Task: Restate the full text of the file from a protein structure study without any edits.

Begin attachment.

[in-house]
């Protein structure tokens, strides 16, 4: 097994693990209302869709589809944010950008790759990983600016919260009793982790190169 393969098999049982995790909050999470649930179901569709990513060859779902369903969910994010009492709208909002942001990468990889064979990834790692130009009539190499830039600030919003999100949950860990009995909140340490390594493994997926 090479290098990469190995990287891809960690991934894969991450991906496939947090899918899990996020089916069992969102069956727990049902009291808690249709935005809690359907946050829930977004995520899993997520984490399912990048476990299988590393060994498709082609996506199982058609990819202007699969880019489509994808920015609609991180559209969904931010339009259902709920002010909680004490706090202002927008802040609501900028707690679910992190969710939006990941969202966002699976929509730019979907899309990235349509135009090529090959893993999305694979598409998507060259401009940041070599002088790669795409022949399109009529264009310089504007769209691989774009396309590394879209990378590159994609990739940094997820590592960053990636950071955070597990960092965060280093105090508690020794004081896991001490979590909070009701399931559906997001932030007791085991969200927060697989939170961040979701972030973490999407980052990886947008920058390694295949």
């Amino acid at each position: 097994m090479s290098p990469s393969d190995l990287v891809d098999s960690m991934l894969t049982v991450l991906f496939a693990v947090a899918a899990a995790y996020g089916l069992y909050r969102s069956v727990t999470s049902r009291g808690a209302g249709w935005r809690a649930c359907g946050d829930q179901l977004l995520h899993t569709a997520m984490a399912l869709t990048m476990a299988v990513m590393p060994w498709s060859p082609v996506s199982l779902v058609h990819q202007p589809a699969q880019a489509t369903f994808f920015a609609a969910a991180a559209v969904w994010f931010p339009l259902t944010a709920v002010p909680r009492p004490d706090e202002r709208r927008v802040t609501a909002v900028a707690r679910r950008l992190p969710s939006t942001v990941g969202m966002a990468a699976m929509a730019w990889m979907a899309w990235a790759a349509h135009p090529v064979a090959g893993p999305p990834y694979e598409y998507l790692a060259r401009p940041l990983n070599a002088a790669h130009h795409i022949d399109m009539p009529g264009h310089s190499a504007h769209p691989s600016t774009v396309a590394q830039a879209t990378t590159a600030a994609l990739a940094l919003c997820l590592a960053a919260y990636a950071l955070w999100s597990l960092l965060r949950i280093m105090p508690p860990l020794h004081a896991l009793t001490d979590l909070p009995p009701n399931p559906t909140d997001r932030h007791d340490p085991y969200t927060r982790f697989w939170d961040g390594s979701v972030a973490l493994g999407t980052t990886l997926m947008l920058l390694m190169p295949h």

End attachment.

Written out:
[in-house]
């Protein structure tokens, strides 16, 4: 097994693990209302869709589809944010950008790759990983600016919260009793982790190169 393969098999049982995790909050999470649930179901569709990513060859779902369903969910994010009492709208909002942001990468990889064979990834790692130009009539190499830039600030919003999100949950860990009995909140340490390594493994997926 090479290098990469190995990287891809960690991934894969991450991906496939947090899918899990996020089916069992969102069956727990049902009291808690249709935005809690359907946050829930977004995520899993997520984490399912990048476990299988590393060994498709082609996506199982058609990819202007699969880019489509994808920015609609991180559209969904931010339009259902709920002010909680004490706090202002927008802040609501900028707690679910992190969710939006990941969202966002699976929509730019979907899309990235349509135009090529090959893993999305694979598409998507060259401009940041070599002088790669795409022949399109009529264009310089504007769209691989774009396309590394879209990378590159994609990739940094997820590592960053990636950071955070597990960092965060280093105090508690020794004081896991001490979590909070009701399931559906997001932030007791085991969200927060697989939170961040979701972030973490999407980052990886947008920058390694295949």
């Amino acid at each position: 097994m090479s290098p990469s393969d190995l990287v891809d098999s960690m991934l894969t049982v991450l991906f496939a693990v947090a899918a899990a995790y996020g089916l069992y909050r969102s069956v727990t999470s049902r009291g808690a209302g249709w935005r809690a649930c359907g946050d829930q179901l977004l995520h899993t569709a997520m984490a399912l869709t990048m476990a299988v990513m590393p060994w498709s060859p082609v996506s199982l779902v058609h990819q202007p589809a699969q880019a489509t369903f994808f920015a609609a969910a991180a559209v969904w994010f931010p339009l259902t944010a709920v002010p909680r009492p004490d706090e202002r709208r927008v802040t609501a909002v900028a707690r679910r950008l992190p969710s939006t942001v990941g969202m966002a990468a699976m929509a730019w990889m979907a899309w990235a790759a349509h135009p090529v064979a090959g893993p999305p990834y694979e598409y998507l790692a060259r401009p940041l990983n070599a002088a790669h130009h795409i022949d399109m009539p009529g264009h310089s190499a504007h769209p691989s600016t774009v396309a590394q830039a879209t990378t590159a600030a994609l990739a940094l919003c997820l590592a960053a919260y990636a950071l955070w999100s597990l960092l965060r949950i280093m105090p508690p860990l020794h004081a896991l009793t001490d979590l909070p009995p009701n399931p559906t909140d997001r932030h007791d340490p085991y969200t927060r982790f697989w939170d961040g390594s979701v972030a973490l493994g999407t980052t990886l997926m947008l920058l390694m190169p295949h």